“LIKE THE SUN”
by R. K. Narayan
ABOUT THE AUTHOR.
R. K. Narayan (1906–2001) was born in Madras, India. After completing his education, he taught in a small village school. Narayan left teaching to devote himself full time to writing, and in 1935 he published his first novel, Swami and Friends. Two other early works, The Bachelor of Arts and Mr. Sampath, helped establish his reputation internationally. The Financial Expert (1952), his first novel to be published in the United States, was followed by a number of other novels, The English Teacher (1953), The Man-Eater of Malgudi (1961), The Painter of Signs (1976), and A Tiger for Malgudi (1983). Among his short-story collections are Malgudi Days (1982), and The Grandmother's Tale and Selected Stories (1994). In 1974, Narayan published My Days, a volume of memoirs, and in 1989, an additional volume of nonfiction, A Story Teller's World.
GUIDED READING QUESITONS.
1. How is truth like the sun?
2. For what purpose does Sekhar set apart a day? Why does he do this?
3. What might you expect to happen based on Sekhar's experience so far with his day of truth?
4. How does the headmaster feel about music?
5. Why does Sekhar want to wait until tomorrow?
6. What happened to Harischandra when he spoke only the truth?
7. What does the headmaster have to say about Sekhar's opinion of his music? How do you think he really feels?
1a. What "experiment" does Sekhar resolve to undertake for one day?
2a. What is the "first test" in Sekhar's experiment?
3a. About what does the headmaster want Sekhar's opinion?
1b. Why does Sekhar decide to set aside the day for his experiment?
2b. What actions on the part of Sekhar's wife show the stinging effect truth can have?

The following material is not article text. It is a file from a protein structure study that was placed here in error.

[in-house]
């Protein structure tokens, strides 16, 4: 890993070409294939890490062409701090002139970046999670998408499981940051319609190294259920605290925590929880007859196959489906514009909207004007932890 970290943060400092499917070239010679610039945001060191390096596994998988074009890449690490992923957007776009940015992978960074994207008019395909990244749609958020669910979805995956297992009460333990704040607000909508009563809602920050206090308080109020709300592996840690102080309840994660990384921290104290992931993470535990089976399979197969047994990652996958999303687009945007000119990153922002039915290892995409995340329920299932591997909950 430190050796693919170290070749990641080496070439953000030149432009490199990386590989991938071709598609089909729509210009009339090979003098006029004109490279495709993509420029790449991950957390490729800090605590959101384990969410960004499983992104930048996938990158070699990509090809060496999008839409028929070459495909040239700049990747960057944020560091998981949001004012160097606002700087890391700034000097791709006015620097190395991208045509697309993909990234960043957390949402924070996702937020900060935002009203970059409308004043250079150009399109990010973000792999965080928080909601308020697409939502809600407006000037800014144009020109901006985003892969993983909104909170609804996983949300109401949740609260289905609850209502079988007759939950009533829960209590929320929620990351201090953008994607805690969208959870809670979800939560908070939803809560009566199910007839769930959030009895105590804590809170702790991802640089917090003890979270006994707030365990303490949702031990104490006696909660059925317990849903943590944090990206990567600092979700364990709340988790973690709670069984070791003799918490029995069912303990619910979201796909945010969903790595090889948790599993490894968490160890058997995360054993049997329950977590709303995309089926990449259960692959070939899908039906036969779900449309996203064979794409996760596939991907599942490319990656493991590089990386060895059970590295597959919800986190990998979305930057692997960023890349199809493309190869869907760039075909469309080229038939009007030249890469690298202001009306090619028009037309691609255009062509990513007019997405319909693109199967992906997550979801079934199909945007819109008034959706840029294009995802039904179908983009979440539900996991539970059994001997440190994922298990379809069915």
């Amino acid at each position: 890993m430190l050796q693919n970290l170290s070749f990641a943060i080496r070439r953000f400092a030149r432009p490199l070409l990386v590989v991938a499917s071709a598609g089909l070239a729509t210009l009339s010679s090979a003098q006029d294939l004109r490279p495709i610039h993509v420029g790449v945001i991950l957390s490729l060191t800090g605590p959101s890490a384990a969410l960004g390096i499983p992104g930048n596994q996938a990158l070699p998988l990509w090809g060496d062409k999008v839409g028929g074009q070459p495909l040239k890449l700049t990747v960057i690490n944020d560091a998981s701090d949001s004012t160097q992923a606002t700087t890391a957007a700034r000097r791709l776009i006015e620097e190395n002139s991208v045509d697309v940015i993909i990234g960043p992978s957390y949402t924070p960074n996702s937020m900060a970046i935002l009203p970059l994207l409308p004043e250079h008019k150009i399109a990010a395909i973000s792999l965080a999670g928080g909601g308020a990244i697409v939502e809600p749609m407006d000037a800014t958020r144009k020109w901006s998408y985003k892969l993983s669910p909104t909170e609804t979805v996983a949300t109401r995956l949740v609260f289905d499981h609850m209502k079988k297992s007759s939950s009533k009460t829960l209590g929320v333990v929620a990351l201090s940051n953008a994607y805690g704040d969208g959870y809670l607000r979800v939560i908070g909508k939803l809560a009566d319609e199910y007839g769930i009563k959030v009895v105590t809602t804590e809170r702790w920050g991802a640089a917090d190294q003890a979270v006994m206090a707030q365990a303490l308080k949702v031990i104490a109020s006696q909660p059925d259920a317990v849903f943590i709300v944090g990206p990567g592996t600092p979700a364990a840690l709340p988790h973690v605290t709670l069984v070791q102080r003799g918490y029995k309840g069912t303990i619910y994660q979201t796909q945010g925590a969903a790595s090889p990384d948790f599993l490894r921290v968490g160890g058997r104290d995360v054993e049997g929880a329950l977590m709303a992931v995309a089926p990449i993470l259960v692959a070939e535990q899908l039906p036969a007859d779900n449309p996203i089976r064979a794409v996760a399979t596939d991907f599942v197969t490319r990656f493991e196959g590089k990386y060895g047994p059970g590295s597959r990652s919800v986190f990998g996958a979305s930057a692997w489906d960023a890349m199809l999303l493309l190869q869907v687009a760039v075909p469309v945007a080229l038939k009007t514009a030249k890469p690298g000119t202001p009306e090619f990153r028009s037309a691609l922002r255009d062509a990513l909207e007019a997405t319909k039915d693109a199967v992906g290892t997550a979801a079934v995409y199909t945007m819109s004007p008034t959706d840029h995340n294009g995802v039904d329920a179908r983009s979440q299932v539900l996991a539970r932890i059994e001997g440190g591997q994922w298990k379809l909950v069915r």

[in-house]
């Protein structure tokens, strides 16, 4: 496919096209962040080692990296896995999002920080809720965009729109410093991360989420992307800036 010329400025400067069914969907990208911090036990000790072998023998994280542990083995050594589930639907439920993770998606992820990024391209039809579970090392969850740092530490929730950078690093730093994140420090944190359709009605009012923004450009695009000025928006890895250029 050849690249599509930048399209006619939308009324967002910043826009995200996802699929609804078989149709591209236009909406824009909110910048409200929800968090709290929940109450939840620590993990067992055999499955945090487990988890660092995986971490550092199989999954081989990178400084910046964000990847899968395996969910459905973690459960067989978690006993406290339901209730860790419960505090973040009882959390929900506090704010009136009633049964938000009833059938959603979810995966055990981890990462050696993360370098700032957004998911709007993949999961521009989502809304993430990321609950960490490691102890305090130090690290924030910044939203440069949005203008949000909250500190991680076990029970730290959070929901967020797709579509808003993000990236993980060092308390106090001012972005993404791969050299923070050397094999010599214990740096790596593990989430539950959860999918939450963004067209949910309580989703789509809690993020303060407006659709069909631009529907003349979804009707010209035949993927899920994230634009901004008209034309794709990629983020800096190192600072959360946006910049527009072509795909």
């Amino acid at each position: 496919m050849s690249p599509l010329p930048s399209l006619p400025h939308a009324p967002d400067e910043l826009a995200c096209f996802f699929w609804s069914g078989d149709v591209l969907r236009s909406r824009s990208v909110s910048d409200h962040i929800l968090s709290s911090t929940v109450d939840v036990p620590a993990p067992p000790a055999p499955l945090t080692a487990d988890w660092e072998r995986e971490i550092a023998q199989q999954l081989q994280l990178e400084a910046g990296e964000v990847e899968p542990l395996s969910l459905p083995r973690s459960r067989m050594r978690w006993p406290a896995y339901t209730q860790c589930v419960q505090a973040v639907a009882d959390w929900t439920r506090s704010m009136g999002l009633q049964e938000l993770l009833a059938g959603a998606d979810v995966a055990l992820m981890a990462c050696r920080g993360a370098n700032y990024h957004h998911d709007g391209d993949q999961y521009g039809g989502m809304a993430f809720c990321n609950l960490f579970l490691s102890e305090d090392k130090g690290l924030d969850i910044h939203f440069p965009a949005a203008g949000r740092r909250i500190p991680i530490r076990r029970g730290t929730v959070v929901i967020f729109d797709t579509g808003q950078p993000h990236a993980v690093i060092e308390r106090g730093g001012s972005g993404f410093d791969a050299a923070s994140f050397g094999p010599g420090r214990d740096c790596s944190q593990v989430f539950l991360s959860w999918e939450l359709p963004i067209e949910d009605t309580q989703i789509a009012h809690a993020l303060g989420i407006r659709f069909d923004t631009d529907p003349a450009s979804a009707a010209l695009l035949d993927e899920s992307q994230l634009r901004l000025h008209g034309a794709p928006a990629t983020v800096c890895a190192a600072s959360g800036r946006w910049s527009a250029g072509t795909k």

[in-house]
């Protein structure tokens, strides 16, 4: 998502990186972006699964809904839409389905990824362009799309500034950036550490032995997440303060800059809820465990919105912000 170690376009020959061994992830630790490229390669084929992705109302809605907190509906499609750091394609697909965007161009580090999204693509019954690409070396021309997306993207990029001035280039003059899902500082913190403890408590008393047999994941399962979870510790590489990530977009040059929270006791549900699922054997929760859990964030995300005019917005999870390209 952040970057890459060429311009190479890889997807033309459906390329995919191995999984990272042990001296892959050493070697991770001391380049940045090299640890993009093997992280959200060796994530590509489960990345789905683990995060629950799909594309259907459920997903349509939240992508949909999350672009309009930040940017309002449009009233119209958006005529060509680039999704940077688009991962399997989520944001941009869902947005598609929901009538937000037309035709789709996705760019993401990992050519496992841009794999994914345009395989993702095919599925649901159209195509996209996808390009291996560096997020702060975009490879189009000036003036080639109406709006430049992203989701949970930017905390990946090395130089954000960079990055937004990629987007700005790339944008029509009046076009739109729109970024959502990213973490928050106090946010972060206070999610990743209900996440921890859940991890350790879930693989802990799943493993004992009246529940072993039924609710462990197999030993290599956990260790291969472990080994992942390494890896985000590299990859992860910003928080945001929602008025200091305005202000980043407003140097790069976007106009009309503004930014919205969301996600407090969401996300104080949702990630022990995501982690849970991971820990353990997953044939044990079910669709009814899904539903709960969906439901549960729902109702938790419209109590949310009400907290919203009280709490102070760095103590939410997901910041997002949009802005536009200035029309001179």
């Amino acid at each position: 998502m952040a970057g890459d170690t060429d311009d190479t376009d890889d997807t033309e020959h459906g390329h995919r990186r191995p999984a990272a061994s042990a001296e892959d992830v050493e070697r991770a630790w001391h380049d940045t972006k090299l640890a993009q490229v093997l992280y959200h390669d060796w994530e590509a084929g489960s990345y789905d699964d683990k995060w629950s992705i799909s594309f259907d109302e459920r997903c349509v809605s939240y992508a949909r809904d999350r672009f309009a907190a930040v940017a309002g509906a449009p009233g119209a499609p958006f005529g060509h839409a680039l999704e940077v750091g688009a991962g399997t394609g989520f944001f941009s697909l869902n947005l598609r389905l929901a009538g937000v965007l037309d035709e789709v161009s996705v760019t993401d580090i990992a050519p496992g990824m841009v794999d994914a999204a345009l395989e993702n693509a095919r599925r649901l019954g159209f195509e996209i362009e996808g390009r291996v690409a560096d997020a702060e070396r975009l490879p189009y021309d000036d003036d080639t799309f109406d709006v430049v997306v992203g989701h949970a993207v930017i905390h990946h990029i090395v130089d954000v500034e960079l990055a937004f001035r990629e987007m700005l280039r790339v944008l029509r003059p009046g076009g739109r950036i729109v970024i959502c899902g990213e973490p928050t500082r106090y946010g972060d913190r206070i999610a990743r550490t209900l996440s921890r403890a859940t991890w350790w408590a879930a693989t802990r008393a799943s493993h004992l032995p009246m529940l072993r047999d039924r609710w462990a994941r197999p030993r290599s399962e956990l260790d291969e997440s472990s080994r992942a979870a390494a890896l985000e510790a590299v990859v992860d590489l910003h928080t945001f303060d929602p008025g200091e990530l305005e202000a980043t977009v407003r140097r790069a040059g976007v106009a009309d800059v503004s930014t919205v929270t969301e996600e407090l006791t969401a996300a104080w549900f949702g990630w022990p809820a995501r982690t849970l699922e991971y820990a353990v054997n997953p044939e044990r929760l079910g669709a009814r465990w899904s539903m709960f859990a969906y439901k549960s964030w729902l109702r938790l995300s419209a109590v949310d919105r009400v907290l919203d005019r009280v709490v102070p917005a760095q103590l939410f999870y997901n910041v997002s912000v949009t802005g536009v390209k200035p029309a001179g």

3b. What actions on the part of the headmaster show that he takes his singing ability seriously?
4a. Identify indications in the story showing that others concur with Sekhar's opinion of the headmaster's musical ability.
4b. Predict what the long-term consequences might have been had Sekhar not told the headmaster the truth about his singing ability.
5a. What relationship between human interaction and truth is described in this story? How does Sekhar come to understand that practicing truth is a luxury?
5b. What significance does the legend of Harischandra have to Sekhar's situation? Think of other situations in which it might be difficult to tell the truth.
Irony. In what way is Sekhar's "first test" at his morning meal an example of irony of situation? How are the expectations of Sekhar's wife violated? What major example of irony of situation occurs that violates Sekhar's expectations for his experiment?
Theme. What does Sekhar learn about the consequences of telling the truth? Develop two or three thematic statements about truth based on what he learns. WRITER’S JOURNAL.
1. Write three similes comparing the sounds of certain types of music or particular instruments to other sounds.
2. Suppose that the headmaster had made his singing debut in a small concert hall rather than in the private audience of Sekhar. Imagine that you are a music reviewer for the local newspaper who has attended the performance. Write your music review including such information as a brief biography of the performer, the type of music performed, the quality of the performer and the accompanists, the length of the performance, the comfort and ambiance of the concert hall, and so on. Use details from the story when possible, but fill in with your own imagination as necessary.
3. A parable is a very brief story told to teach a moral lesson. Write a parable that teaches a humorous lesson about telling the truth.
LANGUAGE, GRAMMAR, AND STYLE.
Preposition Review. Read through the story to find five sentences with prepositional phrases. Then copy each sentence, identify the...
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